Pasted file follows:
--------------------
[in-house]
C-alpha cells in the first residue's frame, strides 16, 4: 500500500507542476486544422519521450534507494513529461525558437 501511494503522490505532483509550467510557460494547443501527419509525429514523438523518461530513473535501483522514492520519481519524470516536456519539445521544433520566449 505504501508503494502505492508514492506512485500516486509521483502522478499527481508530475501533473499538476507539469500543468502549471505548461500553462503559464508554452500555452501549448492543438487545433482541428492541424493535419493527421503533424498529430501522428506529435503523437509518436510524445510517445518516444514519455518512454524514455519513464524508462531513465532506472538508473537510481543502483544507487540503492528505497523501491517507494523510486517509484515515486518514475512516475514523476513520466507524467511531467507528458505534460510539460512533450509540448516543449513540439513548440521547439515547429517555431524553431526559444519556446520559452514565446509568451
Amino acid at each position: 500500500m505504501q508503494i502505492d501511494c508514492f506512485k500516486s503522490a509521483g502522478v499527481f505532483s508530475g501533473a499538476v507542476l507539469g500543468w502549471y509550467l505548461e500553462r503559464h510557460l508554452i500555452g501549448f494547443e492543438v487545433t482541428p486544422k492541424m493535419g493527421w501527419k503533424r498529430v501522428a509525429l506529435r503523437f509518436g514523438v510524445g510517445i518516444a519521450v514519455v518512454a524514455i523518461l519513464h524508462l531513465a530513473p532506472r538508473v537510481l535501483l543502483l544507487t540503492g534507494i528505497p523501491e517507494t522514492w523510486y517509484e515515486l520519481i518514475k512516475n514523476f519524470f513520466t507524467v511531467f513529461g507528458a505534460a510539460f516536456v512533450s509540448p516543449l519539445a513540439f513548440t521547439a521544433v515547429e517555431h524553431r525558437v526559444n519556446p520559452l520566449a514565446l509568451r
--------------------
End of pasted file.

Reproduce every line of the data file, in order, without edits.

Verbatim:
[in-house]
C-alpha cells in the first residue's frame, strides 16, 4: 500500500507542476486544422519521450534507494513529461525558437 501511494503522490505532483509550467510557460494547443501527419509525429514523438523518461530513473535501483522514492520519481519524470516536456519539445521544433520566449 505504501508503494502505492508514492506512485500516486509521483502522478499527481508530475501533473499538476507539469500543468502549471505548461500553462503559464508554452500555452501549448492543438487545433482541428492541424493535419493527421503533424498529430501522428506529435503523437509518436510524445510517445518516444514519455518512454524514455519513464524508462531513465532506472538508473537510481543502483544507487540503492528505497523501491517507494523510486517509484515515486518514475512516475514523476513520466507524467511531467507528458505534460510539460512533450509540448516543449513540439513548440521547439515547429517555431524553431526559444519556446520559452514565446509568451
Amino acid at each position: 500500500m505504501q508503494i502505492d501511494c508514492f506512485k500516486s503522490a509521483g502522478v499527481f505532483s508530475g501533473a499538476v507542476l507539469g500543468w502549471y509550467l505548461e500553462r503559464h510557460l508554452i500555452g501549448f494547443e492543438v487545433t482541428p486544422k492541424m493535419g493527421w501527419k503533424r498529430v501522428a509525429l506529435r503523437f509518436g514523438v510524445g510517445i518516444a519521450v514519455v518512454a524514455i523518461l519513464h524508462l531513465a530513473p532506472r538508473v537510481l535501483l543502483l544507487t540503492g534507494i528505497p523501491e517507494t522514492w523510486y517509484e515515486l520519481i518514475k512516475n514523476f519524470f513520466t507524467v511531467f513529461g507528458a505534460a510539460f516536456v512533450s509540448p516543449l519539445a513540439f513548440t521547439a521544433v515547429e517555431h524553431r525558437v526559444n519556446p520559452l520566449a514565446l509568451r